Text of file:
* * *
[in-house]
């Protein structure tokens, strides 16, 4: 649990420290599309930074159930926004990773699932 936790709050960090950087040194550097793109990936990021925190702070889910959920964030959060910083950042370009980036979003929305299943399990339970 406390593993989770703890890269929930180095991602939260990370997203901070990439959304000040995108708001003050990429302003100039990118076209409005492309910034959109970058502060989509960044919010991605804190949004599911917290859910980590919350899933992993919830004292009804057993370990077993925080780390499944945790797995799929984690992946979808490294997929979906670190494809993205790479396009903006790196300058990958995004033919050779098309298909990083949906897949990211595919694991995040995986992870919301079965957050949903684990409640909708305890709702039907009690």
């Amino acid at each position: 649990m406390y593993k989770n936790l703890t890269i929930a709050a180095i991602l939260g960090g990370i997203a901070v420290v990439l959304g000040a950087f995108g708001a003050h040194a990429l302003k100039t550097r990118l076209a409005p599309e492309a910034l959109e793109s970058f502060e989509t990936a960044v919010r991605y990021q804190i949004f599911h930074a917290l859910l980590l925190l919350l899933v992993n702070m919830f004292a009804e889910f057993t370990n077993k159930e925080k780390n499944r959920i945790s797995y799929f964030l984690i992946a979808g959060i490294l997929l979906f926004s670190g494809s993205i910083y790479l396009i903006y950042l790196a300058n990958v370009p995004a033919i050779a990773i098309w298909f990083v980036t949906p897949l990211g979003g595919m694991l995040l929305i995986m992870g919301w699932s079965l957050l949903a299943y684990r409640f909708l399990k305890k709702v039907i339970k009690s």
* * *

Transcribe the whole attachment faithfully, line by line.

[in-house]
């Protein structure tokens, strides 16, 4: 649990420290599309930074159930926004990773699932 936790709050960090950087040194550097793109990936990021925190702070889910959920964030959060910083950042370009980036979003929305299943399990339970 406390593993989770703890890269929930180095991602939260990370997203901070990439959304000040995108708001003050990429302003100039990118076209409005492309910034959109970058502060989509960044919010991605804190949004599911917290859910980590919350899933992993919830004292009804057993370990077993925080780390499944945790797995799929984690992946979808490294997929979906670190494809993205790479396009903006790196300058990958995004033919050779098309298909990083949906897949990211595919694991995040995986992870919301079965957050949903684990409640909708305890709702039907009690």
């Amino acid at each position: 649990m406390y593993k989770n936790l703890t890269i929930a709050a180095i991602l939260g960090g990370i997203a901070v420290v990439l959304g000040a950087f995108g708001a003050h040194a990429l302003k100039t550097r990118l076209a409005p599309e492309a910034l959109e793109s970058f502060e989509t990936a960044v919010r991605y990021q804190i949004f599911h930074a917290l859910l980590l925190l919350l899933v992993n702070m919830f004292a009804e889910f057993t370990n077993k159930e925080k780390n499944r959920i945790s797995y799929f964030l984690i992946a979808g959060i490294l997929l979906f926004s670190g494809s993205i910083y790479l396009i903006y950042l790196a300058n990958v370009p995004a033919i050779a990773i098309w298909f990083v980036t949906p897949l990211g979003g595919m694991l995040l929305i995986m992870g919301w699932s079965l957050l949903a299943y684990r409640f909708l399990k305890k709702v039907i339970k009690s």